Instead, Spouse A is individually liable for the debt and the community is liable for the debt–meaning that any property that is considered community property can be attached to satisfy the debt. As a practical matter, Spouse B’s income and other property acquired by Spouse B during the marriage may be fair game for creditors.
For example, Spouse B’s paycheck, deposited into a joint account, is community property and available (unless otherwise exempt) to satisfy debts Spouse A incurred during the marriage.
However, Spouse B generally has no individual liability for the debt. That means any property owned by Spouse B separately, such as property owned by Spouse B before the marriage, is generally not at risk in a collection action.
There are some limited exceptions to this rule.
For example, spouses in California owe each other a duty of support, so each spouse is individually responsible for debts incurred by the other for necessities.
Designating Property as Separate
California law allows married couples to change the classification of their property in several different ways. These include:
- Making community property the separate property of one spouse
- Making separate property of one spouse community property
- Making separate property of one spouse separate property of the other spouse
There are rules, though. The spouse who is giving up or sharing property must declare the intent in writing. A transfer may be voided if it’s determined to be fraudulent–for instance, if one spouse transferred separate property to the other specifically to put that property outside the reach of a legitimate creditor. And, property that has been designated separate may still be treated as community property if it is commingled with community property.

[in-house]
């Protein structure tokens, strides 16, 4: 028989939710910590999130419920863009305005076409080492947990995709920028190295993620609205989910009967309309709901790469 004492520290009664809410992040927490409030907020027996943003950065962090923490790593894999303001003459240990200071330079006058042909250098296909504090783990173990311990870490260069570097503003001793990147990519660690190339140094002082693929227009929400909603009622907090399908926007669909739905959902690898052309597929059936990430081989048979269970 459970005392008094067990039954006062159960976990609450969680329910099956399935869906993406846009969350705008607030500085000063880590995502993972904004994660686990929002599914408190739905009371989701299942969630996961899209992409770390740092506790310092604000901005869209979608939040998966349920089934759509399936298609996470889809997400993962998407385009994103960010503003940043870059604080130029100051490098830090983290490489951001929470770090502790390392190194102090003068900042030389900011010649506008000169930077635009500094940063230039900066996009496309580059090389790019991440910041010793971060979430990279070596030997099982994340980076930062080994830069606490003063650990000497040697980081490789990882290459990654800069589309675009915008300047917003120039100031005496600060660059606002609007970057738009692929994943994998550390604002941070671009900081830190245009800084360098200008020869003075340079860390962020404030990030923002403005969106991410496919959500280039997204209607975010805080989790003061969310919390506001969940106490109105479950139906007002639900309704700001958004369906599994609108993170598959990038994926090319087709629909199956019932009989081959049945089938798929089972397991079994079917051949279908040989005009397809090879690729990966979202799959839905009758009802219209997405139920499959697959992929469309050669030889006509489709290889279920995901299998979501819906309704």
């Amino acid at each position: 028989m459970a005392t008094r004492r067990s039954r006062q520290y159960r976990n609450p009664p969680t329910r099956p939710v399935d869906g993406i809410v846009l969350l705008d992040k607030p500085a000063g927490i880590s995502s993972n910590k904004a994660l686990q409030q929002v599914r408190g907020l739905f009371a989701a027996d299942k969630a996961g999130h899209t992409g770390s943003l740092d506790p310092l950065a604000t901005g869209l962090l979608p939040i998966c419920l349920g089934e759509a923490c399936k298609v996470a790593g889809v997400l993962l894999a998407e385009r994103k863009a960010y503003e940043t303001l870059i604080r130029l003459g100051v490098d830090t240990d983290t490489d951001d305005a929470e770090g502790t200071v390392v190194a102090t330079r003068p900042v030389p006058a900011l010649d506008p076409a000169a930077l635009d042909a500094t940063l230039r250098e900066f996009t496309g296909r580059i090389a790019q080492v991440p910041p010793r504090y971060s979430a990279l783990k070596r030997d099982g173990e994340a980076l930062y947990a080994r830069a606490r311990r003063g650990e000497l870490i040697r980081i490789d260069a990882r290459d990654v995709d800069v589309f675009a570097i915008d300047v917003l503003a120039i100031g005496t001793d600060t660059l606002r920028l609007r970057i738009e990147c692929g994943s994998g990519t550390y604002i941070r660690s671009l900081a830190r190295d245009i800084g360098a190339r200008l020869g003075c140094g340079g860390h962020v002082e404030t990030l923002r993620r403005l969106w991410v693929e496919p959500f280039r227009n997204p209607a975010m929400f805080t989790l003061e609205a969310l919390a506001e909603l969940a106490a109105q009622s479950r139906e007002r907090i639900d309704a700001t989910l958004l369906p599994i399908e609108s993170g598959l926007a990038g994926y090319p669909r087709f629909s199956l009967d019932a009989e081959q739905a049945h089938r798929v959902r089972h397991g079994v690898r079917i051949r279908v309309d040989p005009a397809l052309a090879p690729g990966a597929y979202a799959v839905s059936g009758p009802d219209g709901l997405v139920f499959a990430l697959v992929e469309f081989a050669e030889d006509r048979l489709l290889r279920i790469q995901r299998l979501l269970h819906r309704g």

Special Community Property Issues in Bankruptcy
In bankruptcy, the issue of community property versus separate property can be complicated. If property has been designated separate by agreement, the bankruptcy trustee may see this as an attempt to protect property from creditors and may seek to unwind the transaction.
There are also situations in which a separate asset may be treated partly as community property. Imagine, for example, that Spouse A owned a vacation home prior to the marriage. However, there was an outstanding mortgage on the property, which was paid off during the marriage. In this situation, courts will typically apply a complicated formula to determine what portion of the property should be treated as community property. The best way to determine how your property will likely be treated in a Los Angeles bankruptcy is to talk with an experienced local bankruptcy lawyer.
Can One Spouse File Bankruptcy in California?
In California, as in non-community-property states, a married couple can file bankruptcy together or either spouse can file alone. The situation is a bit more complicated in a community property state, since community property becomes a part of the bankruptcy estate, even if only one spouse is filing.
That doesn’t mean no married Californian should ever file bankruptcy alone. Rather, the best approach for a specific couple will depend on a variety of factors, including how much of their property is community versus separate, and whether one spouse has a disproportionate amount of separate debt. The best way to make this determination is with the guidance of an experienced Los Angeles bankruptcy attorney, who can assess the best way to free yourself from debt while protecting the assets that matter most to you.
The attorneys at Borowitz & Clark have been helping people in and around Los Angeles resolve debt problems for decades. They offer free consultations to ensure that you have the information you need to make the right decision for you. To schedule yours, just call 877-459-3085, fill out the contact form on this site, or click in the lower right-hand corner to chat.